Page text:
The problem of finding and storing the Internet's never-ending content is fast becoming a task even Google can't keep up with. As Mike Grehan pointed out to me a few weeks ago, millions more pages are added to the Web than are indexed by the major search engines.
All three engines have been using a variation of link analysis to determine what's relevant and what gets ranked into their databases. But the news of the week has been Microsoft's research into BrowseRank -- analysis that includes time spent at a site or page -- added into the source and number of links to the content.
The old way was garnered from the scientific method of giving weight to articles referenced by other academic articles. Given the Internet was initially started as a way for academics to share information, this initial approach made sense. However, with the sheer volume of information, the Web has reached a plateau where such simple methods no longer work well. Add the ability to game the system and you have a methodology that needs an overhaul.
Will Microsoft's BrowseRank be the answer? That remains to be seen; but it brings its own problems. As Navneet Kaushal of SearchNewz points out, " As BrowseRank takes into account the time spent by a user on a particular website while compiling its data, it then becomes obvious that it highlights a lot of social networking websites. However, the issues with such websites is that the content of these websites isn't generally valuable or relevant to audiences at large. This factor makes the BrowseRank ineffective, as it could lead to a lot of results that are irrelevant, spam, or both."
The Microsoft paper explains their approach where "the user browsing graph can more precisely represent the web surfer's random walk process, and thus is more useful for calculating page importance. The more visits of the page made by the users and the longer time periods spent by the users on the page, the more likely the page is important. With this graph, we can leverage hundreds of millions of users' implicit voting on page importance."
The biggest question is how they get the time information. Sites would need to have a pixel or some way of passing this information to Microsoft. The push to have sites give this level of access has been around for a while and hasn't been met with much support.
The conversation I had with Grehan discussed the use of trust -- not directly tied to the TrustRank Google has been dropping information about -- but the combination of social networks and ranking of Web sites. When a friend tells you about a site, you're more likely to visit it as you trust his judgment. The building out of communities that have their own ranked access to various places on the Web could well be the way of the future.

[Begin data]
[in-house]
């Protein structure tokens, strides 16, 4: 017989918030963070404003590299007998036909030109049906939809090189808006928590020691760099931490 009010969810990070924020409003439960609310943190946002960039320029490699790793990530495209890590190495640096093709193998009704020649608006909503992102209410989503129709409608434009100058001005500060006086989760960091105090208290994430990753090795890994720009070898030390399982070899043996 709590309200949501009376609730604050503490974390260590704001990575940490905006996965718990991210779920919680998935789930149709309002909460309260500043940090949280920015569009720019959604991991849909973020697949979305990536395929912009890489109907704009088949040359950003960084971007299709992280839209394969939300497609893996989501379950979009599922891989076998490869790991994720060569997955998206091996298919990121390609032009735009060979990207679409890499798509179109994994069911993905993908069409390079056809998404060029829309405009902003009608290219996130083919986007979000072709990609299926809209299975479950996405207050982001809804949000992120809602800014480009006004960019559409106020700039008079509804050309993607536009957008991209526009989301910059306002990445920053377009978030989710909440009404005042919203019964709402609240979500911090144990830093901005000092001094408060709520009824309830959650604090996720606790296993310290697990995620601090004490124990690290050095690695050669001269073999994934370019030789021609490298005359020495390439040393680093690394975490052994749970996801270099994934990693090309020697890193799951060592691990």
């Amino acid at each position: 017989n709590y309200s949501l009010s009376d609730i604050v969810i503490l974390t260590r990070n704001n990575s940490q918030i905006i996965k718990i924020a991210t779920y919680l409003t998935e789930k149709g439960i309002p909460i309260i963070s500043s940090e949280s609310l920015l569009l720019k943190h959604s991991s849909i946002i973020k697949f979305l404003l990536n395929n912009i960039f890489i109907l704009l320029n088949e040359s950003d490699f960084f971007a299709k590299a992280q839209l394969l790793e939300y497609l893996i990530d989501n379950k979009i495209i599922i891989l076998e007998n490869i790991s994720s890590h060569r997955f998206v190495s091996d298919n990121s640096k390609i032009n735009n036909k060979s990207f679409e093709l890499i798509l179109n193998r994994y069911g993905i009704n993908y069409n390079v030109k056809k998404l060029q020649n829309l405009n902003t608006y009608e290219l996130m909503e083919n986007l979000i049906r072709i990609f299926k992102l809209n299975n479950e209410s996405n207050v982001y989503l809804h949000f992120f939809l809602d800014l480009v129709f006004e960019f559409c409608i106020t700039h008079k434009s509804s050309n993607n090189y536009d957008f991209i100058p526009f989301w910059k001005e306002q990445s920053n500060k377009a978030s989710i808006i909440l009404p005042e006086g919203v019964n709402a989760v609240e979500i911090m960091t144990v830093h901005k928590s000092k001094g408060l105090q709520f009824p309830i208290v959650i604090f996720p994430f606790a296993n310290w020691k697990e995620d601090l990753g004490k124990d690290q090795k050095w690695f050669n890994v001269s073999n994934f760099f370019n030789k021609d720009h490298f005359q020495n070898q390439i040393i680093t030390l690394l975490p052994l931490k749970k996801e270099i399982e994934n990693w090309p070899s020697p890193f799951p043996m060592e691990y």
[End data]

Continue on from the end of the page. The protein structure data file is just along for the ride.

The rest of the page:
Everyone is trying to improve the quality of the information presented by the engines. Microsoft may have some short-term success, but it doesn't appear to offer the answer needed in our rapidly multiplying information sources. A communal effort using social bookmarking with the ability to search through them may start finding more popularity if the results keep getting less relevant.
Kevin Newcomb Fires Back
It's good to see Microsoft doing some innovating around search, but I agree with you, Frank. BrowseRank, in its current iteration and used on its own, doesn't seem to be the answer. But it is a good step in the right direction. I do see a few obvious flaws, including the data-gathering methods you described.
In Microsoft's paper, the authors say that PageRank, which relies on links, is "not a very reliable data source, because hyperlinks on the Web can be easily added or deleted by Web content creators." I fail to see how user behavior can be any more reliable, as that can be gamed as well, just in different ways. Instead of buying links, we'll see spammers employing legions of low-cost Web surfer "farms" to spend time on their sites, for example.
Besides the ability to game BrowseRank, I'd also argue that it's not an entirely fair way to measure quality in the first place. While a content site may strive to keep readers on the site for as long as possible, a transactional site may focus on getting users to complete a transaction quickly. And a landing page that's mainly navigational may suffer from its efficiency in directing users to the proper page.
As you mentioned, the experimental results show that social network sites like MySpace and Facebook scored especially high, when scoring sites instead of individual pages. Will they be the new Wikipedia, dominating search results for every search, no matter how irrelevant?
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